Attorney General James Partners with City and State Agencies to Prevent Evictions of Rent-Stabilized Tenants in East Village

City and state officials are concerned that a bankruptcy suit involving 444 East 13th Street will lead to bad precedent undermining rent stabilization laws. (Image Credit: Google Maps)

Government officials fear bad precedent could make it easier for landlords to bypass rent stabilization laws. On March 13, 2019, New York Attorney General Letitia James, the New York State Division of Housing and Community Renewal (NYSHCR) and the New York City Department of Housing Preservation and Development (HPD) announced that the State and City moved to join in an action in United States Bankruptcy Court for the Southern District of New York as part of a fight to protect tenants in rent-stabilized apartments. The owner of 444 East 13th Street, in the East Village section of Manhattan, applied to reject tenants’ leases.

444 East 13th Street has 16 rent-stabilized units. Tenants had been withholding rent for months claiming the landlord failed to make necessary repairs and maintenance, including inadequate heat, plumbing issues, and sanitation problems with trash in the hallways and rodents. According to Council Member Carlina Rivera, the owner of 444 East 13th Street has harassed tenants in the past.

The owner of the building filed for bankruptcy and claimed that it should now be able to reject the tenants’ leases due to the bankruptcy proceedings. In a joint intervention motion filed in court, the City and State argue that the landlord’s claim was just an attempt to circumvent state protections for rent-stabilized tenants, including the tenants’ right to withhold rent if an apartment is uninhabitable. The City and State are concerned that if the Bankruptcy court allowed the landlord to reject the tenants’ leases, it would set bad precedent that would undermine rent stabilization law and encourage other landlords to file for bankruptcy as well.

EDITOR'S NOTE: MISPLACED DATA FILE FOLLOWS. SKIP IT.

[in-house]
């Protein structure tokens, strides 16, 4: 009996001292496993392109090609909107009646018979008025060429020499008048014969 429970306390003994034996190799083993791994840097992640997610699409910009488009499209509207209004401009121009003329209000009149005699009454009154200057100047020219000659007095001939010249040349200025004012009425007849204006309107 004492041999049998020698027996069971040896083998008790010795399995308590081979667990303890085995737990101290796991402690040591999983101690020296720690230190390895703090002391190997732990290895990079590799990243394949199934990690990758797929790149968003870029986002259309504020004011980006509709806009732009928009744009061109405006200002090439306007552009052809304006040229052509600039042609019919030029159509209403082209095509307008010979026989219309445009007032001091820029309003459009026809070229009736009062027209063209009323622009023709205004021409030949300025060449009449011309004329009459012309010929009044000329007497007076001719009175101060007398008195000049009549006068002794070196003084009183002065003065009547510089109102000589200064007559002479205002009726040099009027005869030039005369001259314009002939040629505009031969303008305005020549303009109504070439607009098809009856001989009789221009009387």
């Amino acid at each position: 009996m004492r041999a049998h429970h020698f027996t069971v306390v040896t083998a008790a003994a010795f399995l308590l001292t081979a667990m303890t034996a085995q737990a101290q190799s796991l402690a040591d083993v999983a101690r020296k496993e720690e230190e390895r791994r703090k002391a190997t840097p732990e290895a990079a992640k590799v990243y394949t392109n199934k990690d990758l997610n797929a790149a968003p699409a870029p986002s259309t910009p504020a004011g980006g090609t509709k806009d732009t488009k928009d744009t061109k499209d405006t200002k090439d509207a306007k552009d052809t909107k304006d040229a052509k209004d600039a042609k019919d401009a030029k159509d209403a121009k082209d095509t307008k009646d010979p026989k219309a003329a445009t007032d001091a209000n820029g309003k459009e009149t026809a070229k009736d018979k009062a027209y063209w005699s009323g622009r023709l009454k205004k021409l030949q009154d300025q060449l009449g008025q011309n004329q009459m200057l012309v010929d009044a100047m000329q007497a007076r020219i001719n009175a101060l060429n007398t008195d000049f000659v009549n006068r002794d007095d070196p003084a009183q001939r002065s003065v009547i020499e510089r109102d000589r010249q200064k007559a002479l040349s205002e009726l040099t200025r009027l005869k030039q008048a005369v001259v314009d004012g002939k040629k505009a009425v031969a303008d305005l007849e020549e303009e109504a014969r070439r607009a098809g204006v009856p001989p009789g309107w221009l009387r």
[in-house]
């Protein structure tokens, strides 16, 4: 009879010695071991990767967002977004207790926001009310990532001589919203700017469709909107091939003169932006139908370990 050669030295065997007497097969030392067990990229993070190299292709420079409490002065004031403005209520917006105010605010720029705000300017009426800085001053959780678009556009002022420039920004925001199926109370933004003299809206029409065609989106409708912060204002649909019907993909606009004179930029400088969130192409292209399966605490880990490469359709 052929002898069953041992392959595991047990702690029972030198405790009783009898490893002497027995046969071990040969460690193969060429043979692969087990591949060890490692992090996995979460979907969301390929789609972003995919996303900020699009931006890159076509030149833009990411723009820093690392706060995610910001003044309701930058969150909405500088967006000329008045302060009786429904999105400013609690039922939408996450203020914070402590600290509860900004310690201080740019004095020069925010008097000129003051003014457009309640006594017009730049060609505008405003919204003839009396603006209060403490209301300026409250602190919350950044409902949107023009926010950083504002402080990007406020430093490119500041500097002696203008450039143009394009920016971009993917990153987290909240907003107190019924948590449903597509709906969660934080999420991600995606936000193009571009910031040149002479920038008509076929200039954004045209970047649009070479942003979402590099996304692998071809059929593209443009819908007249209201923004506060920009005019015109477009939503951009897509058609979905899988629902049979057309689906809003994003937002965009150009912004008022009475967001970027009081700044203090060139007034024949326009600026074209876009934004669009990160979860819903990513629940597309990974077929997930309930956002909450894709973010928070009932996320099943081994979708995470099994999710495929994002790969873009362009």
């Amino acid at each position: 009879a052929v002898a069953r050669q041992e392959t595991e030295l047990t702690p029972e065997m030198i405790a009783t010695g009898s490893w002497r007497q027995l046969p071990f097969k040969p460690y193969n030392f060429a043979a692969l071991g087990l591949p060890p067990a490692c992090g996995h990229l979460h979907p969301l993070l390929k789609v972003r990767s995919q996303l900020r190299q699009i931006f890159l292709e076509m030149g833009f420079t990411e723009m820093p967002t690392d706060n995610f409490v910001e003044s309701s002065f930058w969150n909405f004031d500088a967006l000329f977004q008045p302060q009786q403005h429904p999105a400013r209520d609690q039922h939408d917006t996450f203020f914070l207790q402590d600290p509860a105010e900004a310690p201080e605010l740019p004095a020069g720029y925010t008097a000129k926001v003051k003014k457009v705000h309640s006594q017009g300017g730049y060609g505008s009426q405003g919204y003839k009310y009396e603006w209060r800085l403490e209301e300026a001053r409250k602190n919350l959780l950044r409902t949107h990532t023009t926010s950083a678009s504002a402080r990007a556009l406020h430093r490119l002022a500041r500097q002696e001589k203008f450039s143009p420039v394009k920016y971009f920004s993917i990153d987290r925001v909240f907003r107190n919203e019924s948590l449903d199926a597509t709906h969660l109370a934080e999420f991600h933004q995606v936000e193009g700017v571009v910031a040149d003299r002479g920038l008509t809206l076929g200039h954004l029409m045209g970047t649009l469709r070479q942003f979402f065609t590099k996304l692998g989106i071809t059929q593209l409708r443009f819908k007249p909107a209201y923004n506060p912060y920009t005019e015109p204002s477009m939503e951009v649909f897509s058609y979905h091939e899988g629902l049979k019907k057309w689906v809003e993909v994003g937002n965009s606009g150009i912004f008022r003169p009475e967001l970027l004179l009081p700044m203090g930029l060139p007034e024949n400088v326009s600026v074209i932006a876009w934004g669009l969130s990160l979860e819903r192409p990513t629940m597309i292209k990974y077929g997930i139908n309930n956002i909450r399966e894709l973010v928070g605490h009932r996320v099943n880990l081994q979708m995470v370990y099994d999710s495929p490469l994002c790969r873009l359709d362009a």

Attorney General Letitia James stated “Bankruptcy Court should not be used as a tool to unjustly oust rent-stabilized New Yorkers from their homes. In filing this motion, my office is working to ensure that the tenants are not displaced. Housing is a right, and we will continue to use every legal tool available to stand up for tenants and to enforce their rights.”

NYSHCR Commissioner RuthAnne Visnauskas stated “New Yorkers have a right to live in safe homes free from harassment. We are proud to join our partners in standing up for these tenants against a landlord who is trying to take advantage of bankruptcy proceedings to cancel their regulated, affordable leases and dodge State law in the process. We cannot allow these proceedings to set a precedent that would undermine the rights of millions of New Yorkers.”

HPD Commissioner Maria Torres-Springer stated, “This administration remains unwavering in its commitment to stop tenant harassment in its tracks, and today we’re letting bad landlords know that we will not tolerate any attempt to displace our city’s hard-working families. This alarming and blatant end-run on the protections of our rent stabilization laws will not stand.”


By: Veronica Rose (Veronica is the CityLaw Fellow and a New York Law School Graduate, Class of 2018.)


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